AKC Gazette
AKC Gazette

Working Our Labrador Retrievers
by Faith Hyndman

The Sporting Group is composed of workers, so why don't more of us work our show dogs? We spend many weekends during the year attending dog shows, but never seem to find enough time to field train our Labrador Retrievers. It's too hot, it's too cold, it's too windy, I don't like carrying a shotgun, I don't like handling dead birds, you want me to walk way out there? Once you start field training, no matter what level of expertise you strive for, it's such fun that you won't even notice the weather, and the walk will be therapeutic.

If you've never tried it, you're missing out on an exciting day that will find you thrilled at discovering your dog's natural abilities of scent, marking, and courage. His exposure to field training will give him confidence, stamina, and the physical development that may enhance his movement in the ring. It will not negatively alter his behavior as a show dog, other than when you stand for your win photo and the photographer throws a toy. Be prepared for your Labrador to take off after it and possibly retrieve to hand!

There are many levels of field training and many clubs to join to start you on your way. Try training for a Working Certificate award first. The test requires a single 50-yard retrieve on land in light cover, and two single retrieves of about the same distance in water. WC.s are noncompetitive, casual events that give newcomers a chance to experience some of the basic skills required at the hunting retriever tests and field trails they may eventually attend. Tests are designed to demonstrate a dog's basic retrieving instincts on land and water, with opportunities to retrieve freshly killed flyers. It can be a great day for puppy socializing, family picnics, and learning opportunities. One or two days a week of training for a few months should be enough to attain this level, and by then you'll know if you want to go further.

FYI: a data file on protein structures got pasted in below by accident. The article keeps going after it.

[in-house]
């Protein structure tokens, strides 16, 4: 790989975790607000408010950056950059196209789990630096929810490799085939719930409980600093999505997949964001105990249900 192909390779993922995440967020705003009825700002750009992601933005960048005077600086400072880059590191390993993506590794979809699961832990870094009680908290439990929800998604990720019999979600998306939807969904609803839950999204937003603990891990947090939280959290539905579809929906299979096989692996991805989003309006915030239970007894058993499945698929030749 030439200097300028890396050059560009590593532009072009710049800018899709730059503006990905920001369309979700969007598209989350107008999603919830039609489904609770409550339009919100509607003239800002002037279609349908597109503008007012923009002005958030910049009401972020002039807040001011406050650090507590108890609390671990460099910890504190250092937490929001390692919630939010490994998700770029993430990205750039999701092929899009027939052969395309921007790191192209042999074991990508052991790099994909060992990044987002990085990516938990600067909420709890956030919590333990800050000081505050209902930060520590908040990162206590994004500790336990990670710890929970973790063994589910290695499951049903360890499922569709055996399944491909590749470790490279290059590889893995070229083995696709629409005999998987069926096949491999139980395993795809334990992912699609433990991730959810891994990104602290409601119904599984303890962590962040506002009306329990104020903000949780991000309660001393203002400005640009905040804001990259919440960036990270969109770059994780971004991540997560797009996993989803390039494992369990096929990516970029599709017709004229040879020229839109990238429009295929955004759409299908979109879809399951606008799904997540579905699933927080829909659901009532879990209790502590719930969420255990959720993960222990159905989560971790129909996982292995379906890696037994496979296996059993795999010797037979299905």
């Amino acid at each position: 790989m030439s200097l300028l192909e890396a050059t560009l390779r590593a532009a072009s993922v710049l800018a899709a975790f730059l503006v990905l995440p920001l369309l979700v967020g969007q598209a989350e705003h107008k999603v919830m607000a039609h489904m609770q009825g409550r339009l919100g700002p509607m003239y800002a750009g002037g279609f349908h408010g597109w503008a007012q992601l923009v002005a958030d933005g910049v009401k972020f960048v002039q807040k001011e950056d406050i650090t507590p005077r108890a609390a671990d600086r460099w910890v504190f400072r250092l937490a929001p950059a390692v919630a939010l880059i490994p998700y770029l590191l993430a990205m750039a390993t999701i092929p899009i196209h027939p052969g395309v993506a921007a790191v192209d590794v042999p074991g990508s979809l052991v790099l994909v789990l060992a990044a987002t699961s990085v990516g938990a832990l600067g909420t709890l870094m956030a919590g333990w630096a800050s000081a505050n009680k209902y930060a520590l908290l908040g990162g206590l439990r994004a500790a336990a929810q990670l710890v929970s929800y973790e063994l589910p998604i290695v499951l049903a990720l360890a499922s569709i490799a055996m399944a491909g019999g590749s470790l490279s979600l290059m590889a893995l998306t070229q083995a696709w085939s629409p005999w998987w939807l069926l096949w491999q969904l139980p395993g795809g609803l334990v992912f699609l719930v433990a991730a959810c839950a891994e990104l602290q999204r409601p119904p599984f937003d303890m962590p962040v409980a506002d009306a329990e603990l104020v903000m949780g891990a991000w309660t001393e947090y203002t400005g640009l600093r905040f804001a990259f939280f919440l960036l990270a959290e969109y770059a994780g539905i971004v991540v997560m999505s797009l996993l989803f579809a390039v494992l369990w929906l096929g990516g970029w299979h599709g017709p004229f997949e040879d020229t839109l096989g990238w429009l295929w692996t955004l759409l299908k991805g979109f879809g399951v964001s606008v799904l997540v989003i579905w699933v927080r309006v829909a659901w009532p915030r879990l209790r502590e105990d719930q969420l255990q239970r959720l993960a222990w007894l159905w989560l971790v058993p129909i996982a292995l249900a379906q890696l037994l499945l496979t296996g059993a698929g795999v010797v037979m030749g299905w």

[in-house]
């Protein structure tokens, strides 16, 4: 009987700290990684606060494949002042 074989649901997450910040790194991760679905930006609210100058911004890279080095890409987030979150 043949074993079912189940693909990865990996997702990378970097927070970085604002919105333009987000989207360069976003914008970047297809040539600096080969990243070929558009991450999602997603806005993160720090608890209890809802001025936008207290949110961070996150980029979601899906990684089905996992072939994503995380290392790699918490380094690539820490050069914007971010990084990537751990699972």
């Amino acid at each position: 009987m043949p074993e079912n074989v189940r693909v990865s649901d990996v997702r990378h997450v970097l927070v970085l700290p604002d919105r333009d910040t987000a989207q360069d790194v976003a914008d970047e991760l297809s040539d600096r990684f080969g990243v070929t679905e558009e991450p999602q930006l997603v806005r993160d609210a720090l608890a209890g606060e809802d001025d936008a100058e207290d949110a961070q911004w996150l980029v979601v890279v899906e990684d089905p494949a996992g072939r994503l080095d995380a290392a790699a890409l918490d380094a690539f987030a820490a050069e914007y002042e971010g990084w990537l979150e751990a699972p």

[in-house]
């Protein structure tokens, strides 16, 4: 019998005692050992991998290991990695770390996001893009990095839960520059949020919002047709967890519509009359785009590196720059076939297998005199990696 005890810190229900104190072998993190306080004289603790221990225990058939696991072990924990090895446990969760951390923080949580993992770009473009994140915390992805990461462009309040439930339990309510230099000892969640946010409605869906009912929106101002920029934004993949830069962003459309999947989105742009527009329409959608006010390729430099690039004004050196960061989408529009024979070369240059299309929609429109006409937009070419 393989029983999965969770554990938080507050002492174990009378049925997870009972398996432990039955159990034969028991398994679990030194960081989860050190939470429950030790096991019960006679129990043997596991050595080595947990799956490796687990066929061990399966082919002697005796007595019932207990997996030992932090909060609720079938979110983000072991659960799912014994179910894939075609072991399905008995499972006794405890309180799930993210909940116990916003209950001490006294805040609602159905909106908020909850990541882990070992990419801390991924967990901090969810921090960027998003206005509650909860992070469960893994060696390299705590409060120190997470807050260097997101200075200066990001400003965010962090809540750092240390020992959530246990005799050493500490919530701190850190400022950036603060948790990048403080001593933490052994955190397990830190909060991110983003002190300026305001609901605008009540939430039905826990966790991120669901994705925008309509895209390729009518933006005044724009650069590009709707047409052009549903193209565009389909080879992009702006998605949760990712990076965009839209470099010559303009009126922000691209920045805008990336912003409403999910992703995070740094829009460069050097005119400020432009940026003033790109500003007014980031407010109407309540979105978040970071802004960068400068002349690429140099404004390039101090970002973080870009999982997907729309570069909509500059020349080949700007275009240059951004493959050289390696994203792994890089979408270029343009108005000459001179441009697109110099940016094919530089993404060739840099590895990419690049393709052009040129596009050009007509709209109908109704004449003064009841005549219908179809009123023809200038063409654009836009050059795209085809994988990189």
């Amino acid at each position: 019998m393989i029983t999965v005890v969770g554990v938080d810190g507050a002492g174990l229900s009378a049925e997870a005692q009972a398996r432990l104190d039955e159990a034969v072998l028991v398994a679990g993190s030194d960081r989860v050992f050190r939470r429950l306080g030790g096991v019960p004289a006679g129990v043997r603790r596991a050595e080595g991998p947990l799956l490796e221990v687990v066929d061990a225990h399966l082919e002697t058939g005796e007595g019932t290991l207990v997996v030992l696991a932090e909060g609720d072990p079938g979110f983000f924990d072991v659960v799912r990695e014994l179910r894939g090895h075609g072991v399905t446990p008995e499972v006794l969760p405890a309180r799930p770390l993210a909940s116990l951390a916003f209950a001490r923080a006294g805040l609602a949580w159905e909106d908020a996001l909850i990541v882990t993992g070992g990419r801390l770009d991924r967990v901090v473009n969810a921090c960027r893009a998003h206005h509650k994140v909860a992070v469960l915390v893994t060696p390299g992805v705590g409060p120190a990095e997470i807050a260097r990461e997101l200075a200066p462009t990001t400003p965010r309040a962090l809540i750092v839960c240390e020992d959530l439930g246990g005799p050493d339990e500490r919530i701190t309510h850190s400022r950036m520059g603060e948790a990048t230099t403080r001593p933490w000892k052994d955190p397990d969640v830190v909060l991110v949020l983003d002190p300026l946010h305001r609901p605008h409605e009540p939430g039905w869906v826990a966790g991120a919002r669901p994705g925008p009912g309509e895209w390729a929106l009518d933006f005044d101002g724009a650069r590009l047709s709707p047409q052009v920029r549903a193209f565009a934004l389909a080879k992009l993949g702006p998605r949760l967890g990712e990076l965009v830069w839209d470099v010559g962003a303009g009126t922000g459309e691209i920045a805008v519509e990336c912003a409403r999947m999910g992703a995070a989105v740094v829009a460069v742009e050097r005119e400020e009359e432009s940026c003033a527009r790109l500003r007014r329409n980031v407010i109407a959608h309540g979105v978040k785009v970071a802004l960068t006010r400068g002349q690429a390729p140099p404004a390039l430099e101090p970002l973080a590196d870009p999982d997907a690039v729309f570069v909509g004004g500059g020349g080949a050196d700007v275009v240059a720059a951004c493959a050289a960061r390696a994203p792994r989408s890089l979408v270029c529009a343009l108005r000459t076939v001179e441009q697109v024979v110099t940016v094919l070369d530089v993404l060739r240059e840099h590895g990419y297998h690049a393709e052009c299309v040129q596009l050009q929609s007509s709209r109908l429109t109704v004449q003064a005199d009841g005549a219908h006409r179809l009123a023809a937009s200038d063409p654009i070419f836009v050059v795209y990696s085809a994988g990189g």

Your next step should be to join a retriever training group. There you'll find not only Labradors but Goldens, Chessies, Flatties, and possibly even a Poodle or Toller. Most importantly, you'll have the opportunity to meet experienced amateur trainers who will help you teach your dog while you learn the nuances of field training. Take advantage of your dog's natural retrieving abilities. Let him show you what a day outside with birds, blinds, and duck calls can do for you. Keep our show dogs' retrieving instincts in the forefront of your breeding program. You'll find it's a great adventure for both of you.

For a list of requirements for a Working Certificate test and future certification events, go to www.thelabradorclub.com. For a list of retriever clubs involved in hunting retriever tests and field trials, go to Working Retriever Central at working-retriever.com.

(Labrador Retriever Breed Column for AKC Gazette January 2005 Vol 122, No 4, pp 56)

The Labrador Retriever Club, Inc., is the single organization officially recognized by the American Kennel Club as the national parent club of the Labrador Retriever. The Labrador Retriever Club, Inc., was incorporated in October 1931, in the state of New York, and is not affiliated with any other association titled or claiming to be the National Labrador Retriever Club.